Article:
development objectives and organizations in the Grameen
Rujukkan Tambahan 1:
THE PEOPLE'S FUND was created by Grameen Trust (GT) in 1995 to
support the Grameen Bank Replication Program all around the world
as part of its objective to reach the poorest of the poor with
microcredit. Grameen Trust believes that people can take the lead
and show the way for the governments and international institutions
to mobilize funds for poverty alleviation. It wishes to reach one
million people who would each contribute $100 to fulfill the
educational and financial mission of the People's Fund. The Grameen
Bank Replication Program is aimed at helping to establish, train,
fund, and support a growing number of poverty-reduction programs
modeled after the Grameen Bank of Bangladesh in developing countries.
It has already provided support to 70 micro-credit programs in 28
countries. To know more about THE PEOPLE'S FUND, please visit at
Rujukkan Tambahan 2:
The Guardian London, October 31, 1998
Muhammad Yunus is a banker with a plan to end world poverty with £17 and
a lot of trust. And it works. Here he is to explain how:
There are many ways for people to die, but somehow dying of starvation is
the most unacceptable of all. It happens in slow motion. Second by second,
the distance between life and death becomes smaller and smaller.
At one point, life and death are in such close proximity one can hardly
see the difference, and one literally doesn't know if the mother and child
prostrate on the ground are of this world or the next. Death happens so
quietly, so inexorably, you don't even hear it.
And all this happens because a person does not have a handful of food to
eat at each meal. The tiny baby, who does not yet understand the mystery of
the world, cries and cries, and finally falls asleep, without the milk it
needs so badly.
The next day may be it won't even have the strength to cry. I used to get
excited teaching my university students in Bangladesh how economic
theories provided answers to economic problems of all types. I got carried
away by the beauty and elegance of these theories. Yet all of a sudden I
started having an empty feeling. What good were all these elegant theories
when people died of starvation on pavements and on doorsteps? My classroom
now seemed to me like a cinema where you could relax because you knew that
the good guy in the film would ultimately win. In the classroom I knew,
right from the beginning, that each economic problem would have an elegant
ending. But when I came out of the classroom I was faced with the real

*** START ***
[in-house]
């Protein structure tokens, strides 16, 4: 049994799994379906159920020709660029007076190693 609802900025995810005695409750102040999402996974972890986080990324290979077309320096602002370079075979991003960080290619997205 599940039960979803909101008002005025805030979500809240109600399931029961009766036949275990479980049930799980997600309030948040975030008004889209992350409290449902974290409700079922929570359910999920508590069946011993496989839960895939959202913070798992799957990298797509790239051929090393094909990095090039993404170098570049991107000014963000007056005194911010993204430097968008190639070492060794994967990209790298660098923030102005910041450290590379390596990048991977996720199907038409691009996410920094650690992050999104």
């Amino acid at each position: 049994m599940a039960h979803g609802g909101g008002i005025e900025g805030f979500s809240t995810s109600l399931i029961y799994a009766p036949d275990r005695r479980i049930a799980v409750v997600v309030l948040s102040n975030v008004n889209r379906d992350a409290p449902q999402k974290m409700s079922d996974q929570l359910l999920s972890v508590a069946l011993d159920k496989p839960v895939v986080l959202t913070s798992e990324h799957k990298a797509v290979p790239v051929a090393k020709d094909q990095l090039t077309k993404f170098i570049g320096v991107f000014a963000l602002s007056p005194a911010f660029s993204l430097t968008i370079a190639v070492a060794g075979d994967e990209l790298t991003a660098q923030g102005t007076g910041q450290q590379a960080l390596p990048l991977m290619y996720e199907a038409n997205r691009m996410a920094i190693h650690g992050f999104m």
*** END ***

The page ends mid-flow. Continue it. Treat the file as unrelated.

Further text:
world. Here, good guys were mercilessly beaten and trampled. I wanted to
understand the reality around a poor person's existence and discover the
real life economics that were played out every day in the neighbouring
village, and went to Jobra.
I decided I would become a student all over again, and Jobra would be my university.
One day, as my colleague and I were making our rounds in Jobra, we stopped at
a completely run-down house. We saw a woman working with bamboo, making a stool.
She was squatting on the dirt floor of her veranda under the low, rotten,
thatched roof of her house, totally absorbed in her work. She was holding
the half-finished stool between her knees while plaiting the strands of
Children were running around naked in the yard. Neighbours appeared and
watched us, wondering what we were doing there.
She was in her early twenties, thin, with dark skin, black eyes. She wore
a red sari and could have been any one of a million women who labour every
day from morning to night in utter destitution.
Her name was Sufia Begum and she was 21 years old.
'Do you own this bamboo?' I asked her.
`Yes.' `How do you get it?' `I buy it.' `How much does the bamboo cost you?'
`Five taka.' That was 13 pence.
`Do you have five taka?' `No, I borrow it from the paikars.'
`The middlemen? What is your arrangement with them?'
`I must sell my bamboo stools back to them at the end of the day, so as to
repay my loan. That way what is left over to me is my profit.'
`How much do you sell it for?'
`Five taka and 50 paisa.'
`So you make 50 paisa profit?' She nodded. That came to a profit of just
over a penny.
`And could you borrow the cash and buy your own raw material?'
`Yes, but the money-lender would demand a lot. And people who start with
them only get poorer.' `How much do the money-lenders charge?'
`It depends. Sometimes they charge 10% per week. I even have a neighbour who
is paying 10% per day.'
`How much do the money-lenders charge?'
`It depends. Sometimes they charge 10% per week. I even have a neighbour who is paying 10% per day.'
Sufia set to work again, because she did not want to lose any time talking
with us. I watched her small, brown hands plaiting the strands of bamboo as they had
every day for months and years on end. This was her livelihood. She
squatted barefoot on the hard mud. Her fingers were callused, her nails
black with grime.
It seemed to me that Sufia's status as virtually a bonded slave was never